A photo of Toni Morrison from earlier this year.
A photo of Toni Morrison from earlier this year.

15 Minutes with Toni Morrison

​Toni Morrison, author of 11 novels and recipient of a Pulitzer Prize, the American Book Award, the Nobel Prize for Literature, and the Presidential Medal of Freedom, delivered a series of lectures on race and identity as the Norton Professor this past year. She spoke to The Harvard Crimson during her stay in Cambridge.​
By Charlotte L.R. Anrig

Toni Morrison, author of 11 novels and recipient of a Pulitzer Prize, the American Book Award, the Nobel Prize for Literature, and the Presidential Medal of Freedom, delivered a series of lectures on race and identity as the Norton Professor this past year. She spoke to The Harvard Crimson during her stay in Cambridge.

Fifteen Minutes: What are the central concepts that you see running through all your work?

Toni Morrison: Well, [the books are] so very different. It was only very recently that I began to think of them as connected in any way. I don’t read them after I write them. I sometimes read sections if I’m with an audience, but to read a book over and over—I don’t do that. Because the next book is so—for me in my mind—so different. The reasons for its existence are so varied. Some books I start and then I can’t go forward for some reason; I abandon them and write another book. The last book, I think, that was published, “God Help the Child,” I started that a long time ago. Before I wrote “Home.” But I couldn’t get the language that was contemporary, you know? It’s so different; so full of weak words…. It got hard to write in the contemporary world the way I write, which is more lyrical, I think, than some others.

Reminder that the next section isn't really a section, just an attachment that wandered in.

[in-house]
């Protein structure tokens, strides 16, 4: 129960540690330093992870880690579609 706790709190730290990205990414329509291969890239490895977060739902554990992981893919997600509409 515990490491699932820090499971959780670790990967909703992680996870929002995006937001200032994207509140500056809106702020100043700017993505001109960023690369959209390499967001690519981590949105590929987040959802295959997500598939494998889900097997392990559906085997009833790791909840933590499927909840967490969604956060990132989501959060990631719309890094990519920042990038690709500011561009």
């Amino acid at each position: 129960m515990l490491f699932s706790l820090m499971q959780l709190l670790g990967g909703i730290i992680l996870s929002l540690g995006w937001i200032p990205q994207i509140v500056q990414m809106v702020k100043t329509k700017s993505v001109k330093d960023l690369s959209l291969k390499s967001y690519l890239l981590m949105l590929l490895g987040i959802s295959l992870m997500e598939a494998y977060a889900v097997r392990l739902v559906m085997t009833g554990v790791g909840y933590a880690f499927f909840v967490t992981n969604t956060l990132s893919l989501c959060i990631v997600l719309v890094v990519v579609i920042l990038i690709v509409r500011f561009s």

FM: Like most of your books, “God Help the Child” has a focus on shifting narration and the same events viewed from different perspectives. What interests you about that pattern?